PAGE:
ticles of faith and rules of conduct from this E not slothful, but followers of pure source, and not from creeds and forpatience inherit the promises,” is the possible proof which one in his circumadmonition of the writer to the He stances could exhibit, of his searching the brews. The death of our late vener sacred records of divine truth, with a pious, able friend, Dr. Toulmin, led me to humble and candid mind. This led him direct the attention of my people, to in the progress of his inquiries, to somewhom he was well known, and by what different views of the Christian docwhom he was highly respected, to trine, from those he entertained in the early the excellences which adorned his part of his ministry. The truth as it is in
Jesus,' was his noble aim, the object worthy character, and to exbibit him as an
of bis diligent pursuit, and when he thought exar to his fellow-christians, of he had attained it, he openly and conscienthe pious, amiable and attractive vir- tiously avowed his convictions. These he tues of pure religion. I have since steadfastly maintained. Persuaded that read, with much satisfaction, the judi- Unitarianism is the pure doctrine of the cious account given of him by his gospel, he was its zealous but liberal adworthy colleague. If you think the
From the current language of the following extract from the Discourse sacred scriptures, our judicious friend dewhich, agreeably to public notice, I duced the supremacy, unity and overruling delivered at Bridport on this occasion, that our blessed master Jesus Christ did
providence of God. He plainly perceived about three weeks after this eminent servant of God was called “ to rest
not assume the glory of the wonderful
powers he possessed to himself, indepenfrom his labours,” tends to strengthen dently of any other being, but often ascribthe salutary impressions which Mr. ed them to his heavenly Father as their Kentish's Sermon is calculated to make source, that he was in the language of an upon the mind of the reader, it is at apostle,' a man approved of God, by mirayour service for insertion in your va cles and wonders and sigas which God did luable Repository.
by him. Whatever were our friend's views THOMAS HOWE. of the doctrines of religion, it must be ad
mitted by those who differ the most widely 1 Cor. xv. 58. After illustrating the se from him in sentiment, that he did not veral parts of the text, the preacher thus pro vindicate them in the spirit of arrogance ceeded. “ I have chosen this subject with and illiberality. He pronounced no anaa view to the recent death of my reverend themas on those who rejected them. and beloved brother, and your highly Though steadfast in maintaining what apesteemed and amiable friend Dr. Toulmin. peared to his mind to be Christian truth, Acquainted with him in my early youth, alwaye respecting the rights of private my veneration for his character, and my judgment, he treated other denominations affection for him, produced by the sweet of religious professors with the most amianess of his disposition, and the goodness ble candour, and generous liberality. For of bis heart, increasing in proportion to my the justness of this remark, let the appeal intimacy with him, I feel myself peculiarly be made to his controversial writings, in called on, by a sense of duty to departed which I believe there is not a single senworth, to pay a tribute of respect to his tence, that Christian candour would blush memory. In describing the excellences of to read and wish to erase. his character, as an exemplary Christian, " The Rev. Dr. Toulmin was also buna useful member of society, an ardent friend moveable,' nobly preserving his integrity, to the best interests of mankind, a judicious, 6 amidst good report and evil report, faithful, serious minister of the gospel, Í amidst allurements and oppositions. There shall take for my guide the several particu was a period in the recollection of many lars of the apostolic exhortation in the of us, when the open arowal of the sentitext, and shew in what respects be became, ments he maintained, and a fervent zeal in what Paul exhorted the Corinthian Chris- the cause of civil and religious liberty extians to be steadfast, unmoveable, pro- posed its advocates, in some places, even gressive and persevering in the work of to popular vengeance, as well as to the misthe Lord.'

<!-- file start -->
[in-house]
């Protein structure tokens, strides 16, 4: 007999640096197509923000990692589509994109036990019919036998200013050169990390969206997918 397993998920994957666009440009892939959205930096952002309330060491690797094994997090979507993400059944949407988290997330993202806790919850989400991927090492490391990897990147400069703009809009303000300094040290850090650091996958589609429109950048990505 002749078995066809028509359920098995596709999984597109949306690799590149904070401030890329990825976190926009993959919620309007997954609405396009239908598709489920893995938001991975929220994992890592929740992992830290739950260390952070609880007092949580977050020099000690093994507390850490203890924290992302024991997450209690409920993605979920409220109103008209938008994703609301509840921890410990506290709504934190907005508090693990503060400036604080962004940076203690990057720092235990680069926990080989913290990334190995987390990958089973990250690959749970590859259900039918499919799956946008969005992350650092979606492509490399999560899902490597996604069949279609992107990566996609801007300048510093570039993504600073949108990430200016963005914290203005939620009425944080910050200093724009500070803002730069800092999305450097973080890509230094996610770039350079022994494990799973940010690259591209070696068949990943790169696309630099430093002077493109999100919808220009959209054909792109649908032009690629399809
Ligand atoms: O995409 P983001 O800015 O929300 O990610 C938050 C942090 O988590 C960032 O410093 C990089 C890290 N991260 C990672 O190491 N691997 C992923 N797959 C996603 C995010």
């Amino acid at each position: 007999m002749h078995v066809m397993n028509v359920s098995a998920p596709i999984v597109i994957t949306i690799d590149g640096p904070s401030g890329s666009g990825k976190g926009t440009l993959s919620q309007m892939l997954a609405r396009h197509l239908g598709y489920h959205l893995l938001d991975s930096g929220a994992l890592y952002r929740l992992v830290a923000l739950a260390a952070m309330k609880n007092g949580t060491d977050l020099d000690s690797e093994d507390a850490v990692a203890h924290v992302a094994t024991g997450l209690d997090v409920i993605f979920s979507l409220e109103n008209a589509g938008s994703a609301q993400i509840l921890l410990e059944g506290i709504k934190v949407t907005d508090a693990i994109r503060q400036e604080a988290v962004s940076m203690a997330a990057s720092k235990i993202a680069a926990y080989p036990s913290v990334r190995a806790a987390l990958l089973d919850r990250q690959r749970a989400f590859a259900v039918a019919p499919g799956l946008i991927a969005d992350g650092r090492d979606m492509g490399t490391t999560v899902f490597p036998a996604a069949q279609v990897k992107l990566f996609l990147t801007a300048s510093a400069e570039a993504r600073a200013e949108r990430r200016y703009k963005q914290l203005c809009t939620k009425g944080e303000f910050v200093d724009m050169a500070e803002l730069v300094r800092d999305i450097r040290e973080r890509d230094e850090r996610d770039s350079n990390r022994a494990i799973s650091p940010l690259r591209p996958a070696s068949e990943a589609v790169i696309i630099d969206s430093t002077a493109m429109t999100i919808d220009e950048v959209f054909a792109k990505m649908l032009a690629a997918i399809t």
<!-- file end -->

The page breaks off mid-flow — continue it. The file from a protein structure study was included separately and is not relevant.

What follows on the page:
representations and harsh censures of those VOL. XI.